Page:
• The Valve manifesto – which is the first thing that comes up when you search for valve software anarcho syndicalist on google. Sounds like a human place to work and L loves their games, but that two of the founders are multimillionaires, at least, seems to limit the ability to apply their model to other, less well financed, businesses
  • Copyright and “intellectual disobedience – Cool interview with cartoonist Nina Paley on free culture: “Intellectual disobedience is civil disobedience plus intellectual property,” Paley explained. “A lot of people infringe copyright and they’re apologetic … If you know as much about the law as, unfortunately, I do, I cannot claim ignorance and I cannot claim fair use … I know that I’m infringing copyright and I don’t apologize for it.”
  • Also, the Techdirt summary
  • The Scam Wall Street Learned From the Mafia – Matt Taibbi on more fraud by Wall Street banks: “But when added to the other fractions of a percent stolen from basically every other town in America on every other bond issued by Wall Street in the past 10 to 15 years, it starts to turn into an enormous sum of money. In short, this was like the scam in Office Space, multiplied by a factor of about 10 gazillion: Banks stole pennies at a time from towns all over America, only they did it a few hundred bazillion times.”
  • Julian Assange’s right to asylum – Glenn Greenwald
  • Washington’s 5 Worst Arguments for Keeping Secrets From You – a great list from Wired’s Danger Room blog
  • Atheists, Muslims See Most Bias as Presidential Candidates
  • Hark, a Vagrant: Idler – Remixing cartoons from very old illustrations

Slides of my copyright talk available. Comments welcome.

I had a great time presenting my talk at the Play-jurisms conference this last Saturday. I stayed up late until 3:30 am to finish the slides for the talk.  Considering that I was typing away in bed while my wife slept, she was very understanding.  The talk didn't suffer for the fact I was up so late writing it, but no doubt I can improve it.  I did end up changing the title from what I had originally envisioned, but I felt the new title better matched the spirit of the conference.

You can view the slides as a pdf if you want.  Comments are most welcome.

Are you ready for the Great Firewall of the US?

Reposting an article I put up at the Massachusetts Pirate Party blog.  I did change the title though.

The Combating Online Infringement and Counterfeits Act (COICA) bill is dead it seems. However, the entertainment industry and their lackeys supporters in Congress have introduced the Preventing Real Online Threats to Economic Creativity and Theft of Intellectual Property Act of 2011 or PROTECT IP Act for short. It isn’t out on Thomas yet so we do not know who is sponsoring it, but Don’t Censor the Net obtained and released a copy of it for everyone to read in all its pro-censorship glory.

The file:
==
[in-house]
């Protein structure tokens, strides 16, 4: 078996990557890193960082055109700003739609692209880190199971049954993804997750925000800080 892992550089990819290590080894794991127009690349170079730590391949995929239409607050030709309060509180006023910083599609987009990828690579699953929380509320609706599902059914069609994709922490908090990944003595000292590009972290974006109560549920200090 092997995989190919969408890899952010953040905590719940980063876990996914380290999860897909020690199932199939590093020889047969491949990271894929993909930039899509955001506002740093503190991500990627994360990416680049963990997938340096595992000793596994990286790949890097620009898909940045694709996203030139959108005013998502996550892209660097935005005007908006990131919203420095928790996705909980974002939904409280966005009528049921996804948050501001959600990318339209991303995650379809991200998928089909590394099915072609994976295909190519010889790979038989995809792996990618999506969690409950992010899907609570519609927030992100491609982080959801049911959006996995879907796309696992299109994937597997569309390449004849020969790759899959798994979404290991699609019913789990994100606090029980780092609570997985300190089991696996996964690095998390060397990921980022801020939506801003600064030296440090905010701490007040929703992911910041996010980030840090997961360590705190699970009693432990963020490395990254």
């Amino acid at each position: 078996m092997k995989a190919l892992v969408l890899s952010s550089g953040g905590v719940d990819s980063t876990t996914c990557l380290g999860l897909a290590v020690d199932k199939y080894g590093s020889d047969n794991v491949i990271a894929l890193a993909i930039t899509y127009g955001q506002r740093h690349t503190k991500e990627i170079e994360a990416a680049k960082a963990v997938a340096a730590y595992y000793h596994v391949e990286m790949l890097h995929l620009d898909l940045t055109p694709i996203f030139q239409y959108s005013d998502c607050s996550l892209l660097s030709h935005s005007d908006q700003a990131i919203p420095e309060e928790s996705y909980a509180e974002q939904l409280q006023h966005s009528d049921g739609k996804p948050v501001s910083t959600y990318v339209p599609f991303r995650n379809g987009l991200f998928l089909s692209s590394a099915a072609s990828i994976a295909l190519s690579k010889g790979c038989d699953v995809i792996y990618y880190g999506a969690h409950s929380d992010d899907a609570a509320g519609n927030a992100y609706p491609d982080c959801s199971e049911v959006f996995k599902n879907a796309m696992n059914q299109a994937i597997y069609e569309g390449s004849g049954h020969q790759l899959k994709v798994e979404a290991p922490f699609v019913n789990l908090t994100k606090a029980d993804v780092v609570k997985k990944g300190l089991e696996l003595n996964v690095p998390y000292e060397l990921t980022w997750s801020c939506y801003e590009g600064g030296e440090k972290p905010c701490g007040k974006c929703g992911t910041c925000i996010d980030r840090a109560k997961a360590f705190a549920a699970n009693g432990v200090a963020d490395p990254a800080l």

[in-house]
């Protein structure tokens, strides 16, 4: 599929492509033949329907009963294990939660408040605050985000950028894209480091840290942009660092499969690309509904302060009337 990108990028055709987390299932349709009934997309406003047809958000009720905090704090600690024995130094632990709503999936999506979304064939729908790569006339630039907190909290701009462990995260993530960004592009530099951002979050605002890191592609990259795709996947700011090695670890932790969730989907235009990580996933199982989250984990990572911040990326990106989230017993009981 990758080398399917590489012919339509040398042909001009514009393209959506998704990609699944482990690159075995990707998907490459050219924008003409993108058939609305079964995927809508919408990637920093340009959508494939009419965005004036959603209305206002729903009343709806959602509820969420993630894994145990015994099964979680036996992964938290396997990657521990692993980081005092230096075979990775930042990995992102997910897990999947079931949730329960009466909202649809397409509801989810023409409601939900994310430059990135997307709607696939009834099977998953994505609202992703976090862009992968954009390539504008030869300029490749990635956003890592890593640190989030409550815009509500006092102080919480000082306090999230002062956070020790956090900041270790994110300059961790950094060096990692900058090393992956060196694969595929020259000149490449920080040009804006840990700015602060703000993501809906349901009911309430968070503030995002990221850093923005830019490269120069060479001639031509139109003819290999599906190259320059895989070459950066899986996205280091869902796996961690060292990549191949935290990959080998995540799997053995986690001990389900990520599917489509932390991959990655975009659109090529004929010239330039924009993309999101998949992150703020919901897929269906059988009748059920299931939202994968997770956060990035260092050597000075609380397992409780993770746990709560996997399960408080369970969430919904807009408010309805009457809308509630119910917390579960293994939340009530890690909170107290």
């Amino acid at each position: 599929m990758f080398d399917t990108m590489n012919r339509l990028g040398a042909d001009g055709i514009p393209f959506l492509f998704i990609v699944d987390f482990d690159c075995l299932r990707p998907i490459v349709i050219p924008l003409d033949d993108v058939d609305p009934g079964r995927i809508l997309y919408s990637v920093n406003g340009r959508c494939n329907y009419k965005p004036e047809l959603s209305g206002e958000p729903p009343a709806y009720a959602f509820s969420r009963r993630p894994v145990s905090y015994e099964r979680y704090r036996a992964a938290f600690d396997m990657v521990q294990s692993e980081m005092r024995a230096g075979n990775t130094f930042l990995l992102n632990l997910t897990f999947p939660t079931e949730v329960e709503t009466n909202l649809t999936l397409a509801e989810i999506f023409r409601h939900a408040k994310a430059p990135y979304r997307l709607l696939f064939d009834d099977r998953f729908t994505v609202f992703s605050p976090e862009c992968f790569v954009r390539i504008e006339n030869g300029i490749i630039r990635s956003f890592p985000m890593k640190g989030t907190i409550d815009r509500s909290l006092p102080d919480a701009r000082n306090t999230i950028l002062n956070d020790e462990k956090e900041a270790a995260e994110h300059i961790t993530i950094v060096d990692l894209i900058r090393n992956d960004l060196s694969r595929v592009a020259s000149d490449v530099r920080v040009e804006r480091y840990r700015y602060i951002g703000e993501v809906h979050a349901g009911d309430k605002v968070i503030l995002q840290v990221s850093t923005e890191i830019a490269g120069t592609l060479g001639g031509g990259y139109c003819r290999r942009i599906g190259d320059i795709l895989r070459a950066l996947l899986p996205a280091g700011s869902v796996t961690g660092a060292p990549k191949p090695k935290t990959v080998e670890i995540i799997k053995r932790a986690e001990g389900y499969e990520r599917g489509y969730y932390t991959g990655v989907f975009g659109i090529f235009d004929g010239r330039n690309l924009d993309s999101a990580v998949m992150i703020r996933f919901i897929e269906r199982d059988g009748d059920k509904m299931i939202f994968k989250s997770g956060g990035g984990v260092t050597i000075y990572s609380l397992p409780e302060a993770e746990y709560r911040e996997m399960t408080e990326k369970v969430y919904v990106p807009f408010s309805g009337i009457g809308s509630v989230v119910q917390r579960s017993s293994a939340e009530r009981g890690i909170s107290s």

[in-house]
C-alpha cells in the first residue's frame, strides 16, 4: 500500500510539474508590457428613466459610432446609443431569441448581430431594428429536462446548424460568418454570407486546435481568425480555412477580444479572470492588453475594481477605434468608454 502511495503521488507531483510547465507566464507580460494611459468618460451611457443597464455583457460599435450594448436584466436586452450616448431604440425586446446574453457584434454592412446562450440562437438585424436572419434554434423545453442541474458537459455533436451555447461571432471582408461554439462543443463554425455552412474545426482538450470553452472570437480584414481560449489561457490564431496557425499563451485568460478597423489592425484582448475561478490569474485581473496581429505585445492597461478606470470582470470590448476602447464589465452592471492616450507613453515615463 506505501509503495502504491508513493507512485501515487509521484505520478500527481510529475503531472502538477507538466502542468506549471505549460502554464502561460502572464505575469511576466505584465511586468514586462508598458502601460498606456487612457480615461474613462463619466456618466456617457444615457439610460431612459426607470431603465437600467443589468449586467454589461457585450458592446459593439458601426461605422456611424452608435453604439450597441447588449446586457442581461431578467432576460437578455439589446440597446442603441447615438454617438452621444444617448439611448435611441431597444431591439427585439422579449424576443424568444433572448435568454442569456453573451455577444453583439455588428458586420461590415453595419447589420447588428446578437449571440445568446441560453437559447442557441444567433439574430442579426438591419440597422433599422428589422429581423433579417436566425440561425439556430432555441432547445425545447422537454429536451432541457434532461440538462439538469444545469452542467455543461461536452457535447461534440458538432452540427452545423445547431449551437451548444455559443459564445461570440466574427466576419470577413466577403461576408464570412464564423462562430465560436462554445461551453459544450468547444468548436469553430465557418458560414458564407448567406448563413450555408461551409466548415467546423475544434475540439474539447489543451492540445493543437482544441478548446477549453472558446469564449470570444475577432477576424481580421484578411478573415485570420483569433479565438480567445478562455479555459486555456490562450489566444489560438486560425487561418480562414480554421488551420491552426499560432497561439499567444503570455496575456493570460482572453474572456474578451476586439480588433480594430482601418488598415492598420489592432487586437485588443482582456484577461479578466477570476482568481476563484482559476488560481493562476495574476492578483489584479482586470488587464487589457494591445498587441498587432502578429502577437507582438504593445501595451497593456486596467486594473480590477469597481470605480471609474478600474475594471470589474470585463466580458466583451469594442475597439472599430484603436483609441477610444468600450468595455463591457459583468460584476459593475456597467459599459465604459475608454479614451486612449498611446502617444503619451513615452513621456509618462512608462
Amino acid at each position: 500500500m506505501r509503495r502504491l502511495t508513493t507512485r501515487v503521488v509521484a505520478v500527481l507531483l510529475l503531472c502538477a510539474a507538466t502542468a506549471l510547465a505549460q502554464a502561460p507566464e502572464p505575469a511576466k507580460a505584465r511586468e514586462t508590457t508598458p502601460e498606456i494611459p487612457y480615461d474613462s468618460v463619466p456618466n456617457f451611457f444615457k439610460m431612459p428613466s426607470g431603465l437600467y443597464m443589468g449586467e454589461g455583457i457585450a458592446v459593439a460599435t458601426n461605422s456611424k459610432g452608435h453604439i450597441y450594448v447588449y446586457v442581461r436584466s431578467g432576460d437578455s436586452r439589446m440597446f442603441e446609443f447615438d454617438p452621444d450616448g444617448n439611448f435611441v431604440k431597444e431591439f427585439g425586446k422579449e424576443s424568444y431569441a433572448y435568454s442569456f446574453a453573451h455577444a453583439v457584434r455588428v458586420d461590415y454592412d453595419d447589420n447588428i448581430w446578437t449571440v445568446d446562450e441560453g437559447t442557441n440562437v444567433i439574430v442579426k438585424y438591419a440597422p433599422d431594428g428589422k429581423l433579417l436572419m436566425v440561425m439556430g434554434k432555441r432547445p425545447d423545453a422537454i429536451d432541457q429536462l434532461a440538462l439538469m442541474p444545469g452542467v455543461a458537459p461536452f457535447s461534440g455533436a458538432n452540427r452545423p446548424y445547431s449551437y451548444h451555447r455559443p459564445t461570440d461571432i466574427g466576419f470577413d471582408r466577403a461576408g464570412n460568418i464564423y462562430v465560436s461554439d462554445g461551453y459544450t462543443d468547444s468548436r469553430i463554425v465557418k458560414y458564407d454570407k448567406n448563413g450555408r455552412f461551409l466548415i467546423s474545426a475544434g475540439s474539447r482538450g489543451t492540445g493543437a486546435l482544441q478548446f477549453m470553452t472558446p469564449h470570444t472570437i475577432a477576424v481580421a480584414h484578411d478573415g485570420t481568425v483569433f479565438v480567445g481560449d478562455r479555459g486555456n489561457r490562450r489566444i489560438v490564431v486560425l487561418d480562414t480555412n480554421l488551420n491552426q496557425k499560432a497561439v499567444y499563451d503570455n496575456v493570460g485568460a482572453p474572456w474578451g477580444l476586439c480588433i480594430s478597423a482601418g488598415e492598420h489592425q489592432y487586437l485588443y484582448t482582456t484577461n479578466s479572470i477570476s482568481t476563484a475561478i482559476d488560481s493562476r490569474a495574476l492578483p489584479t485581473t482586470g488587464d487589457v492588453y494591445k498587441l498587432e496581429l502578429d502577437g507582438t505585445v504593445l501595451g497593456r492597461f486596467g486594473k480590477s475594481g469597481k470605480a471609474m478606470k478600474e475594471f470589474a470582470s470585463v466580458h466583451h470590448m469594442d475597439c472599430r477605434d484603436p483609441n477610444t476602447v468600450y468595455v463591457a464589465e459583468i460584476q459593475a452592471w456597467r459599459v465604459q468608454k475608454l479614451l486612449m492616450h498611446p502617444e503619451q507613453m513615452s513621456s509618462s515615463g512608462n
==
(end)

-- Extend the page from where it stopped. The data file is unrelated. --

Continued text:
Techdirt and Torrentfreak have good write ups on what we know about it, but here is a summary of the odiousness of this bill:

  • the Attorney General of the US can obtain a court order to censor an infringing website without due process.  It can then serve the court order on specified U.S. based third-parties to censor the website or stop doing business with the website.  Third-parties include search engines, payment processors, online advertising network providers, and internet service providers.  Third-parties would now be held liable if they do not censor the specified website.  Websites could be held liable for simply linking to an infringing website;
  • additionally, the act would extend most of the tools the Attorney General has to  private copyright holders. They could obtain a court order against a website without due process.  The copyright holders could then serve the court order on specified U.S. payment processors and online advertising network providers to force them to stop doing business with the website;
  • court orders would not be limited to the specified domain, but would include all domains linked to the website that were created after the court order was issued;
  • service providers which voluntary censor websites that they deem to be infringing would be protected from liability.  Should a service provider choose to censor a website, there appears to be no recourse for the owner of the censored website;
  • the bill is directed at “Internet site dedicated to infringing activities”, a definition which is rather loose and very much in the eye of the beholder.

One of the seeming pluses of the PROTECT IP Act when compared to COICA is that it does not appear to directly target domains.  However, domain registrars would be encouraged to take down infringing domain names voluntarily.  We hope that ICE’s attempts to seize domains via Operation In Our Sites does not hold up in court.

We need your help!

The PROTECT IP Act is an enormous leap towards censoring the internet, and we need your help in fighting it.  Please join us on Sunday, May 29th, for our monthly meeting / social.  The meeting starts at 2pm.  We will start the grill around 4pm and go until 6pm.  It will be at 25 Moore St., Somerville, MA.  Please tell us whether you will attend by signing up at our Facebook event or via Tweetvite.  Thanks!